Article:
Notes & Comments May 2015
Trudeau’s pick of the litter
The author of the “raw and subversive” Doonesbury comic strip fails to grasp the true meaning of the First Amendment.
Garry Trudeau. Photo: AP
As we write, just three months have passed since Saïd Kouachi and his brother Chérif marched into the offices of the scabrous satirical magazine Charlie Hebdo in Paris and gunned down some twenty people, killing eleven. Two days later, Amedy Coulibaly, a close friend of the Kouachis, traipsed into a kosher supermarket, slaughtered four customers, and took another fifteen hostage. Contrary to a popular establishment narrative, these acts of barbaric savagery were not “random.” The writers and cartoonists at Charlie Hebdo were murdered in cold blood because they had caricatured a seventh-century religious figure. The people in the kosher supermarket were murdered because they were Jewish.
In February in this space, we had occasion to reflect on one popular reaction to the Paris murders among certain Western beneficiaries of civil liberty. It boils down to this: they’re in favor of free speech—but not free speech they or their ideological clients find offensive. One example we quoted came from a feminist commentator named Tanya Cohen. “I am a strong believer in the unalienable right to freedom of speech,” she wrote at a website called thoughtcatalog.com. Doubtless it made her feel good to write that. She probably felt even better when she listed some of those things she regarded as unalienable rights—“pro-LGBT speech in Russia,” for example. The best came last: “But we must never confuse hate speech with freedom of speech.” “Hate speech”? Cohen explained: speech that “offends or insults in general, along with speech that voices approval of anti-democratic, anti-freedom, and/or totalitarian ideologies and propaganda for war.” In other words, Tanya Cohen, like so many of her privileged Western confrères, is in favor of free speech just so long as it is not free. She is all for free speech that endorses ideas and movements she likes. It’s only the speech that takes issue with all those beautiful ideas and movements that she would ban.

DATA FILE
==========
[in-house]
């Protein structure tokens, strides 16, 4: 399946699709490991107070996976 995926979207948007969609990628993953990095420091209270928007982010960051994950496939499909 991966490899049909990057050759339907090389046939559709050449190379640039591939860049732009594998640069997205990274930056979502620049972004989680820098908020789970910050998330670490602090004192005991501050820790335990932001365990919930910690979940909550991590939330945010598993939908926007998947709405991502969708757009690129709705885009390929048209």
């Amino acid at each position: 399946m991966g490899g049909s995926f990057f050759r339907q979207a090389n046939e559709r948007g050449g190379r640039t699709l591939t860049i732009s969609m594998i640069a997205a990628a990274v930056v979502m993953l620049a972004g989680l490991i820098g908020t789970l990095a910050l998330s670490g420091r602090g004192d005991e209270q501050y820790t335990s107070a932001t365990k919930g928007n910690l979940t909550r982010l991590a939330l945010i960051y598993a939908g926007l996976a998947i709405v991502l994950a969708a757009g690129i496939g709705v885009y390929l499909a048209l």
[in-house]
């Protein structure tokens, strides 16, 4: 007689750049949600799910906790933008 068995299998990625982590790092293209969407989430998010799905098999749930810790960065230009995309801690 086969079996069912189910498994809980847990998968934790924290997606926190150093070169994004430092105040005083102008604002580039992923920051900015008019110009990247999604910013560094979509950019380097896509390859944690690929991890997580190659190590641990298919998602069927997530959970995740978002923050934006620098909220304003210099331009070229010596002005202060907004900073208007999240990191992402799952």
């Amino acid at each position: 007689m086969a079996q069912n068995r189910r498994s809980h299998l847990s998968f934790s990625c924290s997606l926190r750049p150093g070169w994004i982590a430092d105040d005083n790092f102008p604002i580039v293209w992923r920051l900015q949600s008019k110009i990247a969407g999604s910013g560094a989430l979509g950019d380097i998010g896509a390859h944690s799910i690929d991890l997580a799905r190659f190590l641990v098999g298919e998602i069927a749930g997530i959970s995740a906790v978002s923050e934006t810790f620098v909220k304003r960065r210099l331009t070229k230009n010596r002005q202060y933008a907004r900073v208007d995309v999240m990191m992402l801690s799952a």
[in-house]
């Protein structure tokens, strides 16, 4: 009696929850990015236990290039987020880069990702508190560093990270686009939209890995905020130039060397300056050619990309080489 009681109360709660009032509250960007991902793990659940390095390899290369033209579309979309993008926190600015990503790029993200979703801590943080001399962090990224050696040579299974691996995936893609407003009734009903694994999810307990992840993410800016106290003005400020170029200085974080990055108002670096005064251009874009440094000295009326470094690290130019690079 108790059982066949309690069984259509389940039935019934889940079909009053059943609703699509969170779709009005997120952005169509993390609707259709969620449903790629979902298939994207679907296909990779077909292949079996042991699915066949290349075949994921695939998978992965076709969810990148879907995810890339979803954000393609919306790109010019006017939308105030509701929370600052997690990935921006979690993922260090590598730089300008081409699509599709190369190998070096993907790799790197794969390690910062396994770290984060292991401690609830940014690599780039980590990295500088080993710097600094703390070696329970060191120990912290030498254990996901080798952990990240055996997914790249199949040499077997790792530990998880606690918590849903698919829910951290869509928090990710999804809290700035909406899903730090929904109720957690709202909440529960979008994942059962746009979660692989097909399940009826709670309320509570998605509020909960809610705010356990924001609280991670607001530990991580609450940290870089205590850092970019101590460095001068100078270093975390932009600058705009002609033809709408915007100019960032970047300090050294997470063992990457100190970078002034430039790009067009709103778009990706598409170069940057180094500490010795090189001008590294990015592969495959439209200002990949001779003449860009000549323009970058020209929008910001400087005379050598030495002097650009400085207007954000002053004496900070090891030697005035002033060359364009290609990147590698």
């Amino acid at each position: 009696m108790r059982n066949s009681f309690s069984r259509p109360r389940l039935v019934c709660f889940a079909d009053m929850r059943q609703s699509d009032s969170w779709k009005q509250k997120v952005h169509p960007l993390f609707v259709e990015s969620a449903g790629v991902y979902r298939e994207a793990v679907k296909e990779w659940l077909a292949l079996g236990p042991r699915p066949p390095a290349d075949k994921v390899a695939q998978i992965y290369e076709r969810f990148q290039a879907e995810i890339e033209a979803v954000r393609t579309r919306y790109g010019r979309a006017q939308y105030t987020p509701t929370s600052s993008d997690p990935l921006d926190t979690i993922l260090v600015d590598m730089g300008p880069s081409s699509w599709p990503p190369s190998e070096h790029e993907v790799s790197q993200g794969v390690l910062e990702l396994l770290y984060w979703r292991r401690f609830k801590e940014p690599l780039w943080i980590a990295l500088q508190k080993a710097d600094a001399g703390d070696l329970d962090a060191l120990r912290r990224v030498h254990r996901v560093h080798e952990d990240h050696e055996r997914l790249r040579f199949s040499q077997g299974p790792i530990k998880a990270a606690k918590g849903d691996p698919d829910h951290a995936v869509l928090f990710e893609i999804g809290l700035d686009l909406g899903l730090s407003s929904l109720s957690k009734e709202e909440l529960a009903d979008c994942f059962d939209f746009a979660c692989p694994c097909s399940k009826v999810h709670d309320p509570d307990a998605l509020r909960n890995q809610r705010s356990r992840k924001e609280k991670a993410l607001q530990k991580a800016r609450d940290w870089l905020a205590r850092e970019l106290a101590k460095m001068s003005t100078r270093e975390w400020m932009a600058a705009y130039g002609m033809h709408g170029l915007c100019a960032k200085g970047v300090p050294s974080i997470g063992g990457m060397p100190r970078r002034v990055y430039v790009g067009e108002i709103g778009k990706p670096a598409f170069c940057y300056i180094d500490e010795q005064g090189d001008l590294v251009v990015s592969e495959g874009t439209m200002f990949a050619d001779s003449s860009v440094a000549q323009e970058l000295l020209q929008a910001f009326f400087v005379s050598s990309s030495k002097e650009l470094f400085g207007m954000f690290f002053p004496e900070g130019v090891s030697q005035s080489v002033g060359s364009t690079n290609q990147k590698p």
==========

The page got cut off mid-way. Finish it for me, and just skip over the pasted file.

And ban them she would. The United States, she wrote, needs to “get tough on hate speech through the law”—through the law, mind you. “Anyone guilty of hate speech—which should carry criminal penalties of twenty-five years to life—should be sent to special prisons designed to re-educate them and to instill values of tolerance, freedom, democracy, and human rights in them.” In one sense, Tanya Cohen is the Miss Prism of the totalitarian left:
REV. CHASUBLE: Your brother Ernest dead?
JACK WORTHING: Quite dead.
MISS PRISM: What a lesson for him! I trust he will profit by it.
We mention Ms. Cohen not because she is influential but because her attitudes are so typical of a certain cohort of privileged illiberal liberals. We employ the term “privileged” advisedly. As you have doubtless noticed, “privilege” has lately been upgraded to an all-purpose negative epithet. All right-thinking (i.e., left-leaning) people have been “against privilege” at least since the unpleasantness in and around Paris circa 1789. But lately “privilege” has acquired a more ominous significance. These days, not only are we supposed to be against privilege, we must also treat it like oil in an automobile: as something that needs to be checked and replaced at regular intervals.